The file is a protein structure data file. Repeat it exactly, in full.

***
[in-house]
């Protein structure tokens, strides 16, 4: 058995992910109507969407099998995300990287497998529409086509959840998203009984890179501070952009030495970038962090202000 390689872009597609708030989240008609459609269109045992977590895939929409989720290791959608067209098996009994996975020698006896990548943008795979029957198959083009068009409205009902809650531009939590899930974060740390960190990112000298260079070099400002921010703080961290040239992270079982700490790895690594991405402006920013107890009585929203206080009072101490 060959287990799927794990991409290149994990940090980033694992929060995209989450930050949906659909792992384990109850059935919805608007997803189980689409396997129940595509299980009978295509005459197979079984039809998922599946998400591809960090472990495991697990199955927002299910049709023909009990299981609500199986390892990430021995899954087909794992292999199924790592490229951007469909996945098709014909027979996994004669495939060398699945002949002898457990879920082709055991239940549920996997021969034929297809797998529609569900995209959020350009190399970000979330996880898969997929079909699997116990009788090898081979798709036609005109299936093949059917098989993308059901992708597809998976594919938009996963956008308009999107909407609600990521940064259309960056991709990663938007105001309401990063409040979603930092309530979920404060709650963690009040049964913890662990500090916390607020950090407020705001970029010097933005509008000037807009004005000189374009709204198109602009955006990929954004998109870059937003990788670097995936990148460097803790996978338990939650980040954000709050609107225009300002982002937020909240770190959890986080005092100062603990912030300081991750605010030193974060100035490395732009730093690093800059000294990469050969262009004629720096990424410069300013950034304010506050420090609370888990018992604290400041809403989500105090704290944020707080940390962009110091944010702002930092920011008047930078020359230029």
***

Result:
[in-house]
């Protein structure tokens, strides 16, 4: 058995992910109507969407099998995300990287497998529409086509959840998203009984890179501070952009030495970038962090202000 390689872009597609708030989240008609459609269109045992977590895939929409989720290791959608067209098996009994996975020698006896990548943008795979029957198959083009068009409205009902809650531009939590899930974060740390960190990112000298260079070099400002921010703080961290040239992270079982700490790895690594991405402006920013107890009585929203206080009072101490 060959287990799927794990991409290149994990940090980033694992929060995209989450930050949906659909792992384990109850059935919805608007997803189980689409396997129940595509299980009978295509005459197979079984039809998922599946998400591809960090472990495991697990199955927002299910049709023909009990299981609500199986390892990430021995899954087909794992292999199924790592490229951007469909996945098709014909027979996994004669495939060398699945002949002898457990879920082709055991239940549920996997021969034929297809797998529609569900995209959020350009190399970000979330996880898969997929079909699997116990009788090898081979798709036609005109299936093949059917098989993308059901992708597809998976594919938009996963956008308009999107909407609600990521940064259309960056991709990663938007105001309401990063409040979603930092309530979920404060709650963690009040049964913890662990500090916390607020950090407020705001970029010097933005509008000037807009004005000189374009709204198109602009955006990929954004998109870059937003990788670097995936990148460097803790996978338990939650980040954000709050609107225009300002982002937020909240770190959890986080005092100062603990912030300081991750605010030193974060100035490395732009730093690093800059000294990469050969262009004629720096990424410069300013950034304010506050420090609370888990018992604290400041809403989500105090704290944020707080940390962009110091944010702002930092920011008047930078020359230029």